Australian Christian Missionary John Short Says Scripture Helped Him Endure North Korea Interrogations

John Short, the 75-year-old Christian missionary who was recently freed from imprisonment in North Korea, said remembering Bible scriptures helped him through his "grueling" 13-day investigation by government authorities.

"There were two-hour sessions each morning, which were repeated again in the afternoons," Short, originally from South Australia, told the Australian Associated Press, adding that he was also kept under 24-hour guard watch for the duration of his imprisonment.

The 75-year-old Christian missionary, who has resided in Hong Kong since 1964, told the news agency that the interrogations were especially difficult because he is an avid walker, and being forced to sit in an enclosed room all day really took a toll on his physical health. "This I found to be most painful physically as an active senior person," he said. "I missed my freedom to walk very much."

Short was received by Australian embassy officials in Beijing on Monday after being released by North Korean government officials in part due to his old age, according to the state-run media agency KCNA. Before Short's release, the missionary provided a statement admitting to breaking country laws by distributing Bible tracts, both near a Buddhist temple and on a crowded train. It is not unusual for North Korea's government officials to force prisoners to release a "confession" admitting their "crimes" before they can be freed.

"I wanted more Korean people to be Christians therefore I secretly spread Bible tracts written by me," Short wrote in his confession. "I heard from the TV and newspaper reports that the DPRK is the closest closed socialist country in the world. I heard from the reports the religious freedom is not in North Korea. And that foreigners are not welcome to visit or attend for the Church. In the process of hearing the reports I questioned if it was true."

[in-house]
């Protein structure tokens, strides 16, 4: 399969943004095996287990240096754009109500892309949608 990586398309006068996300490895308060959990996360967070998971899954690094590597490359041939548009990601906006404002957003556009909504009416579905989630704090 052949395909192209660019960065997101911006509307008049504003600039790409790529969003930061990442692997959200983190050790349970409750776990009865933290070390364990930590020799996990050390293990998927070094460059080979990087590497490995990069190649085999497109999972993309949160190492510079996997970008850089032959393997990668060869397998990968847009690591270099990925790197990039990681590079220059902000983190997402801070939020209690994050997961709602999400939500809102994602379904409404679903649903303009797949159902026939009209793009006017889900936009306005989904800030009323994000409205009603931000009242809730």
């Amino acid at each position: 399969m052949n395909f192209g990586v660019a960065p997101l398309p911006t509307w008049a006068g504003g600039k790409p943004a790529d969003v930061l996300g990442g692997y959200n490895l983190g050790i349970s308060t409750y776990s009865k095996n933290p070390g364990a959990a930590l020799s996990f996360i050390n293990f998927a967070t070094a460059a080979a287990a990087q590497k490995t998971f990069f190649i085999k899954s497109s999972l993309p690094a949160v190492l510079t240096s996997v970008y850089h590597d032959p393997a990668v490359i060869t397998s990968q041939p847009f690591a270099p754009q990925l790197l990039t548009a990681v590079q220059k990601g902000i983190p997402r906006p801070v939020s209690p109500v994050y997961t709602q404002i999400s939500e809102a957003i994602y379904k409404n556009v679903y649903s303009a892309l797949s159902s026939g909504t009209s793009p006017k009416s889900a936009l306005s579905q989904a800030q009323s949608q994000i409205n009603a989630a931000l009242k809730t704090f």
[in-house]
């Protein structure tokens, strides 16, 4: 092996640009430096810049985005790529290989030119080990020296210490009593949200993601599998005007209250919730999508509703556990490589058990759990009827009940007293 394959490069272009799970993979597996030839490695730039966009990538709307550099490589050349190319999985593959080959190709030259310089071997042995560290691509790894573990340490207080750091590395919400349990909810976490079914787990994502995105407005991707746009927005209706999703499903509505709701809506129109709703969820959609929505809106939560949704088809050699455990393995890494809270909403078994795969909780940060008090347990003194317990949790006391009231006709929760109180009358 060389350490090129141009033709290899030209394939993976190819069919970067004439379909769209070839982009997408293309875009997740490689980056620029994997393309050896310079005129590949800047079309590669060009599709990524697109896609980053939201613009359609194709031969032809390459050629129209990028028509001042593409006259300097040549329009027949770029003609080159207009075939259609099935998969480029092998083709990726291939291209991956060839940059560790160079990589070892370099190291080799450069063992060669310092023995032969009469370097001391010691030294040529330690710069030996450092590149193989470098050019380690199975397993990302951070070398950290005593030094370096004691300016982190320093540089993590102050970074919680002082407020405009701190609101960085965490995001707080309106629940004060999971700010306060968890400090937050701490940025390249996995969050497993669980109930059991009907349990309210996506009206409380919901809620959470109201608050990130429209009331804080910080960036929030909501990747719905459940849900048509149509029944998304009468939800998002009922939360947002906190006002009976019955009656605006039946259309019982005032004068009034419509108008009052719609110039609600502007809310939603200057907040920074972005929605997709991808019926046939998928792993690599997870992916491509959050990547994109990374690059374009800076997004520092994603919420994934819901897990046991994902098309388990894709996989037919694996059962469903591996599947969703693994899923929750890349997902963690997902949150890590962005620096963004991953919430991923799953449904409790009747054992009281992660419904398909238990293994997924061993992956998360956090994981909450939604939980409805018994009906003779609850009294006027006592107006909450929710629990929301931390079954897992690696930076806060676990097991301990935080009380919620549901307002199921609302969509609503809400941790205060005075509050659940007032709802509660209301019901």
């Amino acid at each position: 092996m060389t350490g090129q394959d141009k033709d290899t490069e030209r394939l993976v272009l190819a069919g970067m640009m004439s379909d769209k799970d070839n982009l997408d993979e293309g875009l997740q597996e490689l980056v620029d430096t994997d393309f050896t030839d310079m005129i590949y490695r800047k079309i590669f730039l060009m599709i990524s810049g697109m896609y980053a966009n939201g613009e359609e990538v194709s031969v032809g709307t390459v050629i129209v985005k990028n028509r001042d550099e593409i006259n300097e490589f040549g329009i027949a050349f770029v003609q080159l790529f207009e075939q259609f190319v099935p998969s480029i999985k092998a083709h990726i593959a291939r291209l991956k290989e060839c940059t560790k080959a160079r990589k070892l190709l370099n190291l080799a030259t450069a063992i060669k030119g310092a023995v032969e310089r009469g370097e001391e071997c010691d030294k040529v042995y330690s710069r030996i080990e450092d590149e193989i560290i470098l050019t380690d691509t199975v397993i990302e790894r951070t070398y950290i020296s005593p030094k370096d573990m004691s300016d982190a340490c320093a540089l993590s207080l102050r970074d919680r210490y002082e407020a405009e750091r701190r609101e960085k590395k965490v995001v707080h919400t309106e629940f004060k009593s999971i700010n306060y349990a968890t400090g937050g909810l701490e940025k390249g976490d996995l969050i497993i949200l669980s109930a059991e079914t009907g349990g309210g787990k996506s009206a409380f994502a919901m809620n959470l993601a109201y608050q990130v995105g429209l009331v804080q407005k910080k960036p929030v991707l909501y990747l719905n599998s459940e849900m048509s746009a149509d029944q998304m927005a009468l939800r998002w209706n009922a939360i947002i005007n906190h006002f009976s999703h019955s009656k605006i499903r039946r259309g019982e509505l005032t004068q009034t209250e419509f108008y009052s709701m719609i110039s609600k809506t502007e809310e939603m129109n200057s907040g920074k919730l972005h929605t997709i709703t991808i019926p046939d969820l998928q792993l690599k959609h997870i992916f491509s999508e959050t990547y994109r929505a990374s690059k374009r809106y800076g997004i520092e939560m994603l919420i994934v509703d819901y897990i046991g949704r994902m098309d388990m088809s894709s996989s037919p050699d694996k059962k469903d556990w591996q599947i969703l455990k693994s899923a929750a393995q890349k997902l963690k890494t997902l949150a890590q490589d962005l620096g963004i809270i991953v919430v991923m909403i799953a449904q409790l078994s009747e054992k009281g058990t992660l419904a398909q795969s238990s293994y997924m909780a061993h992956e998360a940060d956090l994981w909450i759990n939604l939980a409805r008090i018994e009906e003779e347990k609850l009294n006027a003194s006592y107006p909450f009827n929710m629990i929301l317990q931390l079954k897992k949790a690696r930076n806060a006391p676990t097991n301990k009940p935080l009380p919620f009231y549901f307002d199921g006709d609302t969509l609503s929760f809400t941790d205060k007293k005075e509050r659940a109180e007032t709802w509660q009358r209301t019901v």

"On February 16, I visited the Popun temple and committed a criminal act by secretly spreading my Bible tracts around the temple. I deeply apologize for what I have done by spreading my Bible tracts on February 16th, the birthday of His Excellency Kim Jong Il ... I now realize the seriousness of my insult to the Korean people ... because I made the Korean people angry and for this I truly apologize."

Short has reportedly been arrested before for his evangelism attempts in mainland China, and said in his confession that he also visited North Korea in 2012 with the purpose of distributing Bible tracts.

Just last week, a South Korean Christian missionary being held in North Korea was presented to the media, where he gave a "confession" to his "crimes" that allegedly involved attempting to destroy "[North Korea's] present government and political system." In December, American veteran Merrill Newman was released after months of detainment. Newman had been on a 10-day tour of the country in October when he was arrested for mentioning the Korean War.

Kenneth Bae, an American Christian missionary, still remains imprisoned in North Korea. He was arrested in November 2012 and charged with trying to overthrow the government through religious activities. The 45-year-old has been sentenced to 15 years of hard labor for his alleged "crimes," but his family in the U.S. continues to fight for his release.

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